2. Building Your Team
Determining when it makes sense to automate, selecting an automation partner and overseeing configuration and integration of the system, require a team with a diverse set of skills. In many organizations, most of those skills already exist across the e-commerce, IT and supply chain departments. When you add the resources of an experienced automation partner, the skills that exist are generally sufficient to manage the system selection and deployment processes.
But, even in large organizations, there can be a gap that could limit the ability to get the full value from automation. As my colleague Bob Hoffman pointed out in a previous post, e-grocery fulfillment is different than other forms of e-commerce as it requires “a blend e-commerce and industrial engineering principles.”
With e-grocery, you lose the flexibility to sequence orders based on meeting the day’s shipping schedule. Instead, orders go out continuously based on pickup and delivery schedules not unlike the processes that serve manufacturing lines. Speed, efficiency and repeatability are more critical in e-grocery fulfillment than in other forms of e-commerce. Small improvements in each can have a large effect on profitability.
Those improvements are, of course, the specialty of industrial engineers and having industrial engineers on your design and configuration team (through your automation partner) and your operations team has proven extremely valuable in optimizing automated e-grocery fulfillment centers.
3. Finding Automation Experience
For all but a few grocers their next implementation of e-grocery automation will be their first. And there is limited industry experience to tap into. This rightfully makes grocers cautious about treading into uncharted waters.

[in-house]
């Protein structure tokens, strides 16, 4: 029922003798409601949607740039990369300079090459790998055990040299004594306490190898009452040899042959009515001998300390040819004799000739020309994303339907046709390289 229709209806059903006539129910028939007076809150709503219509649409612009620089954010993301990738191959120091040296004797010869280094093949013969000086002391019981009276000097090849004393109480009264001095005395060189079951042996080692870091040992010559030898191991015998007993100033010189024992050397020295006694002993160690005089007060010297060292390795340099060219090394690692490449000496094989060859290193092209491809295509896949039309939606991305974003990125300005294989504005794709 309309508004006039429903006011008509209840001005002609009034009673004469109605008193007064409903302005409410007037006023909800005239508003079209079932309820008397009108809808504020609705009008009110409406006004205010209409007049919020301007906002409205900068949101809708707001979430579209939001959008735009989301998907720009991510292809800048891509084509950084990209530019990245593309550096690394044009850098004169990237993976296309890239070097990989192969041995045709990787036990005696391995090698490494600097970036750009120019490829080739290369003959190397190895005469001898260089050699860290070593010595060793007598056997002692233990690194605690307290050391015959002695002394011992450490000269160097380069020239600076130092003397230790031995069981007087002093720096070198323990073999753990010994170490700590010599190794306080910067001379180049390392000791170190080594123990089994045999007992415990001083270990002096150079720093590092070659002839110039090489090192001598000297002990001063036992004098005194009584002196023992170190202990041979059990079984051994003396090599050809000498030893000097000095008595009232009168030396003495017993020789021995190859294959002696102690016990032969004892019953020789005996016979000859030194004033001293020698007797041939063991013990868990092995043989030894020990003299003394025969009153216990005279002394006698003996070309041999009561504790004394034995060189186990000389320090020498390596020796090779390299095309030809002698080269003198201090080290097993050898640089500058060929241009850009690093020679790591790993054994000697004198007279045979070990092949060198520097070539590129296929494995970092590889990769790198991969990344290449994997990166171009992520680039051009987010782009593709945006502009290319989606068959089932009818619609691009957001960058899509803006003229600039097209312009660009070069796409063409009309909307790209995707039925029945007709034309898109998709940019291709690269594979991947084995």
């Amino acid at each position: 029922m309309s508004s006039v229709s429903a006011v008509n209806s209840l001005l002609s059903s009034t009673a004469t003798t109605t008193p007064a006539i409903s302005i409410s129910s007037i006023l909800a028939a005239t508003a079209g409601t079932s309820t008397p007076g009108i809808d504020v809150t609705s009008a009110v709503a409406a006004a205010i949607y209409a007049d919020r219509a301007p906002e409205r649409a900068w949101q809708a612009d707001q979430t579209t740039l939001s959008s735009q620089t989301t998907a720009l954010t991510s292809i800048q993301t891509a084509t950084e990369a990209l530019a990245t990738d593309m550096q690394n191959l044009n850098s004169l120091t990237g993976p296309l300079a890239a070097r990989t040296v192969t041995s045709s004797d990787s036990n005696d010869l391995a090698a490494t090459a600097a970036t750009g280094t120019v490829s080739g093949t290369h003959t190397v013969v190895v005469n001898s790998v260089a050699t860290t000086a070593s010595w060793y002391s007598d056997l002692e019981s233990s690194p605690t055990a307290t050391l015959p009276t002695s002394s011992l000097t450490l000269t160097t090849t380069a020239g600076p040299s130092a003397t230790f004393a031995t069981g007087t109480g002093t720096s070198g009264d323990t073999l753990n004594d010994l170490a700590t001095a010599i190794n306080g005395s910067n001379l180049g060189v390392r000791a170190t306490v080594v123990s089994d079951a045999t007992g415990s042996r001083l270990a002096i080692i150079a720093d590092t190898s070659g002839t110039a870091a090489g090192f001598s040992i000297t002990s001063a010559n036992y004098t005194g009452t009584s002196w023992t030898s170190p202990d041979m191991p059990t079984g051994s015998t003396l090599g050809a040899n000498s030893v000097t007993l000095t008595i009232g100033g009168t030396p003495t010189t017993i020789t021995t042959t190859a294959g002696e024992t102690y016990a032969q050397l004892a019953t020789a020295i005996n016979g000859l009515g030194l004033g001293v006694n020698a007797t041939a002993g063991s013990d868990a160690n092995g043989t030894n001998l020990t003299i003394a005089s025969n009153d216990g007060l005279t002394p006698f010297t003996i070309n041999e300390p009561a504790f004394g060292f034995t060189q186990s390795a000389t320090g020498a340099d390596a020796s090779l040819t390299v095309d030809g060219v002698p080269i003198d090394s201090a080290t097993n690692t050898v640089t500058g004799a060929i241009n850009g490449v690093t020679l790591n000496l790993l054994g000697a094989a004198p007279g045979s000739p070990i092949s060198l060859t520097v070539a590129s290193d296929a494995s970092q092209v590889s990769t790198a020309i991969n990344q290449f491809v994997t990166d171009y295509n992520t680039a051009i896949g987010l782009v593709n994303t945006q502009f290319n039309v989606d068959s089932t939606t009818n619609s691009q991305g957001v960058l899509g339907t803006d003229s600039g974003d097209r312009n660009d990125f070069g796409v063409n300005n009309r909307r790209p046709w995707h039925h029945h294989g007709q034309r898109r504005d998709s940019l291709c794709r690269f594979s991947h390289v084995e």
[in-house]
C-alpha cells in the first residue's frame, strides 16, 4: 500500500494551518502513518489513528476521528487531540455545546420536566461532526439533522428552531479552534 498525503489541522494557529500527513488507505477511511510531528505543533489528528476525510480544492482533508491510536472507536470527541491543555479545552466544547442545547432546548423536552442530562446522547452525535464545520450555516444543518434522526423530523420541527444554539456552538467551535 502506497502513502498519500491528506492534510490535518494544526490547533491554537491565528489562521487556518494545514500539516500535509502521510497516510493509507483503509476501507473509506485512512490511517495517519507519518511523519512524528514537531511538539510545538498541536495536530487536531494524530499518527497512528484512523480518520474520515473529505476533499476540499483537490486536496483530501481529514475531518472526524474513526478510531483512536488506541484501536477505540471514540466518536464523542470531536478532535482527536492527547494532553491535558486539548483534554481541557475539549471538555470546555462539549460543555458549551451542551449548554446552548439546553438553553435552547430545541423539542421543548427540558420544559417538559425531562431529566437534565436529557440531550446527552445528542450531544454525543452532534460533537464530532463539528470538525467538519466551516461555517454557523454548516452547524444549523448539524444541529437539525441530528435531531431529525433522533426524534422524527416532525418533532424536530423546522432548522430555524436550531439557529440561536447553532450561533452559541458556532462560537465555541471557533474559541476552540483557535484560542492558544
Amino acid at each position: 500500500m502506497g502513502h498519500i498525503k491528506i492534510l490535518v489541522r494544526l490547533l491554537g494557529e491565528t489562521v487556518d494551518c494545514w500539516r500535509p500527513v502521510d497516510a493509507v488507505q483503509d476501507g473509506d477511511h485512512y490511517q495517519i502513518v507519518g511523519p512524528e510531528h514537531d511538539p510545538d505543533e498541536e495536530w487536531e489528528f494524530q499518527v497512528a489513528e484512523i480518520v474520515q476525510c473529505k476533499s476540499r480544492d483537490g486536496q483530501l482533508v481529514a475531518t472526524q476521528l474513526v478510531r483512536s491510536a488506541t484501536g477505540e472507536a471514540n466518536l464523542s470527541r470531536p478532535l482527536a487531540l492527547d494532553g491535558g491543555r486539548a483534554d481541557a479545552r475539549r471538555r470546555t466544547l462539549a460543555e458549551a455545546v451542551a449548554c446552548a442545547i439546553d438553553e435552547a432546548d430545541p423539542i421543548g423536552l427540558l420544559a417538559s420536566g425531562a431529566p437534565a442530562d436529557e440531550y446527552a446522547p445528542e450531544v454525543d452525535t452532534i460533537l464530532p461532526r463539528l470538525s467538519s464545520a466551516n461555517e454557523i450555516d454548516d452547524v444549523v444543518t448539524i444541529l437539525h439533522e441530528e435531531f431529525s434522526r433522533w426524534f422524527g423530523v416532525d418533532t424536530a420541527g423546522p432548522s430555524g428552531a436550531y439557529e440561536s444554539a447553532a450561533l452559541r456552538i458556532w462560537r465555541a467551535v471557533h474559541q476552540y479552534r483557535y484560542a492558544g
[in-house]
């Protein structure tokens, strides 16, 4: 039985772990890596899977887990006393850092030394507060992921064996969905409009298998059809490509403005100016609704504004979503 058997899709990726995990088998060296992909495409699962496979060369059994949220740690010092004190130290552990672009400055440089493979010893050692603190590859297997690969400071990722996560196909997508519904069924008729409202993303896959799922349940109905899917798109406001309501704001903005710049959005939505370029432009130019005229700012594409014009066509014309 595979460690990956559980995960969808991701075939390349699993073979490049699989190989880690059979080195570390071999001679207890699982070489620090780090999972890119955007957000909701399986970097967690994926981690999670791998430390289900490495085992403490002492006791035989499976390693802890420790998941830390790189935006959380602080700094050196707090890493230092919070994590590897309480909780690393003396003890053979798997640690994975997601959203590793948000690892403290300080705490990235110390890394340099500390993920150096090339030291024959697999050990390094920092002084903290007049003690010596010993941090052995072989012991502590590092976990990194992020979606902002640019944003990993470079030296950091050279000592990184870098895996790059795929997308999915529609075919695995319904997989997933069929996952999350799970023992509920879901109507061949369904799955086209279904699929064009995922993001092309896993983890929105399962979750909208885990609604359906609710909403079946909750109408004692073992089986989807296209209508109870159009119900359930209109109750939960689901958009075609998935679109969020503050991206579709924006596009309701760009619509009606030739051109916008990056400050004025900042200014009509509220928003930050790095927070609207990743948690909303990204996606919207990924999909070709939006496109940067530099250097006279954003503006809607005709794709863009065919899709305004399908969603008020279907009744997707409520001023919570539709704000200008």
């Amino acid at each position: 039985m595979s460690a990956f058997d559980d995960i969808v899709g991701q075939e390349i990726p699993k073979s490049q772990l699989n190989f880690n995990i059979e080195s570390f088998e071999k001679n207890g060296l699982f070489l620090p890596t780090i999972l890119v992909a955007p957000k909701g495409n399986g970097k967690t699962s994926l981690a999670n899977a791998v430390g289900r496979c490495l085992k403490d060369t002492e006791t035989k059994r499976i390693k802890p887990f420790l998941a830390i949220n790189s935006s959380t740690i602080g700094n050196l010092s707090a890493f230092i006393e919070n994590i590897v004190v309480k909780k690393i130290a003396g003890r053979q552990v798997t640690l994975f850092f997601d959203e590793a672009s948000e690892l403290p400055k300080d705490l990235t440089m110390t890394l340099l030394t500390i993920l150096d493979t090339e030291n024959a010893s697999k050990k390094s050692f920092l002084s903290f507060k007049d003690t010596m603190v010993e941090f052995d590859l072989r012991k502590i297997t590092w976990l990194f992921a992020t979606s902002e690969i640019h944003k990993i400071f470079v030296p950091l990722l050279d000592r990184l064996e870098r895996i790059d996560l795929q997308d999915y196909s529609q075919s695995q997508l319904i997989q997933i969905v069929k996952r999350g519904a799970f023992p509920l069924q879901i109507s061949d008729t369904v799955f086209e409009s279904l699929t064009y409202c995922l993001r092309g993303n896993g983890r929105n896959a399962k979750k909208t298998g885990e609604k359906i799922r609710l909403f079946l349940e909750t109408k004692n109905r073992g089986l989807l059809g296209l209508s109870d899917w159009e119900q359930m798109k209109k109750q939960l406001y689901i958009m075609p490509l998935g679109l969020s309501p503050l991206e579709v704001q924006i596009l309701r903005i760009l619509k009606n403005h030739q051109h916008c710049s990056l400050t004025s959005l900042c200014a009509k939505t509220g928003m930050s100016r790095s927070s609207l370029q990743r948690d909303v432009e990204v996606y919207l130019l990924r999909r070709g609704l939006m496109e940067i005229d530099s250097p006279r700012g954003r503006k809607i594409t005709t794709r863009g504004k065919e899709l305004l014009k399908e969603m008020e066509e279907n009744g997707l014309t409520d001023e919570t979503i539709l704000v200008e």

However, we are now at the stage in the evolution of e-grocery automation where industry experience is available, although not widespread. A number of grocers have had success automating e-grocery fulfillment close to customers and are building on that success to expand automation across their network. They’ve taken the risks assumed by early adopters and forged a path for other grocers to follow.
It isn’t always possible to visit these sites and see them in action due to competitive concerns but working with an automation partner that has supported these organizations is the next best thing. Swisslog has more experience designing and implementing automation for successful e-grocery fulfillment centers than any other organization.
For more insights on how we help grocers automate fulfillment, read the Swisslog white paper, The E-grocery Evolution: Moving Automation from Strategy to Execution and subscribe to this newsletter to get more insights to help you identify and overcome the overlooked challenges you’ll face as you move forward on your e-grocery journey. To connect with one of our specialists, contact Swisslog.